What a difference a year makes.
Launch of consulting giant McKinsey & Co. the results of a consumer survey last fall that carried this bubbly headline: “Shoppers Feeling Worn Out and Outgoing.” McKinsey said that half of those who reported annual earnings of at least $100,000 were “excited or anxious about the holidays.” It turned out to be a good decision. Despite the pandemic and its many complications, the final count from the US Census Bureau showed that annual retail sales grew 18 percent in 2021 over 2020.
This year’s headline? How about, “Shoppers are exhausted, exhausted and gloomy?” I’m also not sure that statement is accurate.
The main villain is inflation, but the problem is much deeper than the price of gasoline or groceries. Interest rates are skyrocketing. That means the cost of credit card debt is rising, and as the Federal Reserve recently promised, it is expected to continue rising as the central bank acts to prevent inflation from getting worse.
A year ago, consumers had a good reason to feel “expensive.” Among other factors, many had used part of the flood of government stimulus funds released during the year to reduce debt. At the same time, real estate prices were beginning to spiral out of control. The median sales price of homes sold in the US increased by more than a third in just 12 months. Consumers had cash, credit, and home equity available.
A year later, credit card debt skyrocketed, posting the biggest year-over-year percentage increase in more than two decades. Revolving credit increased in July only at an annual rate of 11.6 percent.
So consumers have been spending money they don’t have and now it’s costing them much more. A year ago, the average adjustable-rate credit card charged about 15%. Today, the average adjustable rate for all new card offers has topped 21%, with some bank cards hovering at 25%. Those rates are guaranteed to keep rising as the Federal Reserve raises the prime rate that credit card rates are based on.
Meanwhile, rising mortgage rates are stifling the housing boom. Home prices are falling, home values are shrinking, and those who have moved, invested in real estate, or bought a second home are discovering what it means to be land poor.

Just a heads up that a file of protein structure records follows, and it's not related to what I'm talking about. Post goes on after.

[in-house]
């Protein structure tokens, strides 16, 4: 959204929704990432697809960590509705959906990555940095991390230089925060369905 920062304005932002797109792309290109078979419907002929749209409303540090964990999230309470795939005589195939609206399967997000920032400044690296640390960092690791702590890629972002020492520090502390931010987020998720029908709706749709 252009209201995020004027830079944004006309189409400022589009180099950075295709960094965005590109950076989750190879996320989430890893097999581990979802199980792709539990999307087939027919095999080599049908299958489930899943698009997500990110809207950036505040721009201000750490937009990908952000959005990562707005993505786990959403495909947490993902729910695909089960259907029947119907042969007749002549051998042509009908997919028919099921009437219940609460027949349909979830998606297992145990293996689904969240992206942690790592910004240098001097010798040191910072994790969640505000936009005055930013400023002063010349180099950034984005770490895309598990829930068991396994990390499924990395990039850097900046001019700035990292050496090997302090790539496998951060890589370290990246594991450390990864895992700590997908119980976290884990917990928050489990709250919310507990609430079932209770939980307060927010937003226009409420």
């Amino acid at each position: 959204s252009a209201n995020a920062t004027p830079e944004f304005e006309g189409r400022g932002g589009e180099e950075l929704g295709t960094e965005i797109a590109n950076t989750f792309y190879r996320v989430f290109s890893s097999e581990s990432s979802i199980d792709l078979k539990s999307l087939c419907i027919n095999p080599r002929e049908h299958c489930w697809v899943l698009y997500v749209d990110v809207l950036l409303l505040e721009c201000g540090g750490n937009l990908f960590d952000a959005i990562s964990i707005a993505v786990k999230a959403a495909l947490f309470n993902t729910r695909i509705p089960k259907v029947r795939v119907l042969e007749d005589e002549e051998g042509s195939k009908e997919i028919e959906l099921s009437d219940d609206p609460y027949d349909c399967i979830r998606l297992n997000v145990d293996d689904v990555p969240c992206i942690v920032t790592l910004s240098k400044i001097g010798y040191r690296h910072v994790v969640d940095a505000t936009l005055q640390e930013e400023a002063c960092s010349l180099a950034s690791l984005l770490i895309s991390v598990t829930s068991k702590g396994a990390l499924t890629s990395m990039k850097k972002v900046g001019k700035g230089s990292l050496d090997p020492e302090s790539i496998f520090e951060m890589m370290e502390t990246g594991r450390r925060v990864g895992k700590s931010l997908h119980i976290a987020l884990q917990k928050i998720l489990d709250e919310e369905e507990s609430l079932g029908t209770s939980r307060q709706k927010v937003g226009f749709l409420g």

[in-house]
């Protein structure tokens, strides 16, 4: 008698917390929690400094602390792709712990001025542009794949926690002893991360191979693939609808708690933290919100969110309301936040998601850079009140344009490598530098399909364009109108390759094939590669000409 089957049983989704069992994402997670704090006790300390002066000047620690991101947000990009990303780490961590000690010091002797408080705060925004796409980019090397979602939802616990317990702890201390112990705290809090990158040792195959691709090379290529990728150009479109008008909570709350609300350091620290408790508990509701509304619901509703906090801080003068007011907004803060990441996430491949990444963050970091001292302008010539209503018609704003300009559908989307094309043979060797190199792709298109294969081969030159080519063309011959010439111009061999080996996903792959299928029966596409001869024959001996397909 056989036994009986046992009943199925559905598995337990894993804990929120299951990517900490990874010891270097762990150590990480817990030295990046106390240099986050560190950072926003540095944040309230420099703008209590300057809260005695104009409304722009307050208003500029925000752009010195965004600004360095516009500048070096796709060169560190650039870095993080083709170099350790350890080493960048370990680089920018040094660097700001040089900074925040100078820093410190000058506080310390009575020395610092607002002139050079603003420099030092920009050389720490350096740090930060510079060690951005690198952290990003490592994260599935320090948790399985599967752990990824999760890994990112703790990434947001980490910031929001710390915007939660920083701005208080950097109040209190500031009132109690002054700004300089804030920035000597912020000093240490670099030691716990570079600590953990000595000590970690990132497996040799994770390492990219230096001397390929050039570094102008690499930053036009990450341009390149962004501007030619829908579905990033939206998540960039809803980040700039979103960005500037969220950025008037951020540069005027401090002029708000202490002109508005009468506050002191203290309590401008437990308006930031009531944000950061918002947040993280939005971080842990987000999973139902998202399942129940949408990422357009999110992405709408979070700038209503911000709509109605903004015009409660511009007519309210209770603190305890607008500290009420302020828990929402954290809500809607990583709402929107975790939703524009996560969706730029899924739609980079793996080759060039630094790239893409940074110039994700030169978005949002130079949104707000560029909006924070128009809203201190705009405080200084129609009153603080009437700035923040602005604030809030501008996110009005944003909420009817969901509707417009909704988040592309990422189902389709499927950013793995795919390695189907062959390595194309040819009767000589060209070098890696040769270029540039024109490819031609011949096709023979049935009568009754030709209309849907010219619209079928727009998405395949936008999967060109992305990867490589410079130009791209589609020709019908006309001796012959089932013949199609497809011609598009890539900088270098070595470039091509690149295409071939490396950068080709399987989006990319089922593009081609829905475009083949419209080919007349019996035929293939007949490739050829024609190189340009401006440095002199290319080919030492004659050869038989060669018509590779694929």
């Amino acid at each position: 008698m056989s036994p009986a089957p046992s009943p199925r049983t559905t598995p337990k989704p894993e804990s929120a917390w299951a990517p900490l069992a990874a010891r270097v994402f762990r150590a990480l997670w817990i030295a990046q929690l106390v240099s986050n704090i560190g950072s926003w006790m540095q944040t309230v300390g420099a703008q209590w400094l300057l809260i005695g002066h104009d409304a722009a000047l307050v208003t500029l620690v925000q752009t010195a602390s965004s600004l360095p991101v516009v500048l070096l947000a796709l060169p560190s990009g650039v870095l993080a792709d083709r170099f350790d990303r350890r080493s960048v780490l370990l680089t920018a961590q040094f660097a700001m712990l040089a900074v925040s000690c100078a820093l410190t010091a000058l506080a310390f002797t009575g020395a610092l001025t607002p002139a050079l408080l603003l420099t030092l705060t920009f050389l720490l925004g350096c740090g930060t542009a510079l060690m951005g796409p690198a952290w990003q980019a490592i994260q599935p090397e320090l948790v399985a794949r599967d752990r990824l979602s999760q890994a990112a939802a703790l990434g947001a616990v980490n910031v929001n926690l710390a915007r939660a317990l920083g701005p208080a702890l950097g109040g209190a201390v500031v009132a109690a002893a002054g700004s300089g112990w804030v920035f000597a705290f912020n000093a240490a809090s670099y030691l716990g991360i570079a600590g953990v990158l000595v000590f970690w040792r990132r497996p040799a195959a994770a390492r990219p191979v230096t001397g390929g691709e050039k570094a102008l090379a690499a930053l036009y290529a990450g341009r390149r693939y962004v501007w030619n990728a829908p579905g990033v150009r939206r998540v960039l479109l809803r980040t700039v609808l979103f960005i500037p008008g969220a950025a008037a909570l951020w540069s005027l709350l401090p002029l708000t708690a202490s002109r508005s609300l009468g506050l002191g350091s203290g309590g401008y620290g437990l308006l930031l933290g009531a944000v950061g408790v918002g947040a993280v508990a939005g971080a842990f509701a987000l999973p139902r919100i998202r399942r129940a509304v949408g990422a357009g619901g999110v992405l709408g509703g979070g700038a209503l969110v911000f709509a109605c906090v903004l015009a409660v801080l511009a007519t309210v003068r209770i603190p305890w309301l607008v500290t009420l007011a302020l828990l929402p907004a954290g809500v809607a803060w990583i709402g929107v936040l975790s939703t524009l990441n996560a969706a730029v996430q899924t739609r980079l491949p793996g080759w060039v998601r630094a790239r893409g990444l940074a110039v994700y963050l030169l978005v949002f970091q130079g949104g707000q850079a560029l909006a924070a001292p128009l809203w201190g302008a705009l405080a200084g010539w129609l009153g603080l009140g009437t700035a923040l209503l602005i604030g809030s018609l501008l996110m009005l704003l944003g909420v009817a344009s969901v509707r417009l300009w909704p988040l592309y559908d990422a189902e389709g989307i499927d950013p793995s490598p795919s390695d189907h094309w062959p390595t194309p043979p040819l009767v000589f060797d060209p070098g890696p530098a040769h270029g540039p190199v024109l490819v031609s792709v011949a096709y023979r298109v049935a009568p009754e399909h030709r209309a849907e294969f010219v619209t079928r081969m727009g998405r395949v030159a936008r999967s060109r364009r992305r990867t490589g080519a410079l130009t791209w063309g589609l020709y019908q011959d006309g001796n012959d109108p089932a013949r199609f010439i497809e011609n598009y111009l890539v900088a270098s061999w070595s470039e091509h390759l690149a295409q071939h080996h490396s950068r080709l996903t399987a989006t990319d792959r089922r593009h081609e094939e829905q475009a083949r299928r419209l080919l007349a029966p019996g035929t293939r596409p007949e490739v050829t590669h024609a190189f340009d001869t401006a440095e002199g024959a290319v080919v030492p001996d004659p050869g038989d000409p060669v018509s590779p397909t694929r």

Perhaps the most revealing statistic on the state of the consumer is from the Fed. Personal Savings Rate tracker that calculates personal savings as a percentage of personal disposable income. That measure peaked in May 2020 when federal stimulus payments flooded the economy with cash.
A year ago, the savings rate was 10.5%, the highest in three decades. A year later, in the most recent report in July, it had plummeted to 5%, the lowest rate since the Great Meltdown/mortgage crisis of 2008.
What does all this data mean for the state of the consumer and future spending?
First, cars and houses are becoming unaffordable for many, and therefore that segment of the economy will continue to slow as the Fed’s interest rate adjustments intend. If the Fed can control inflation, specifically food and gas prices, then there could be a light at the end of the tunnel. If not, and consumers have less cash to spend, they are likely to cut back or borrow.
Which brings us to the final consumer debt factor that needs to be considered. If employment numbers remain strong and people can continue to pay off their credit cards AND maintain a reasonable percentage of debt, we may all have a decent landing.
The concern is that there are too many “ifs” in those statements.
It is better for both businesses and consumers to keep a close eye on all the metrics of what is currently happening and what has happened in the economy, but it is just as important to try to anticipate what may happen next.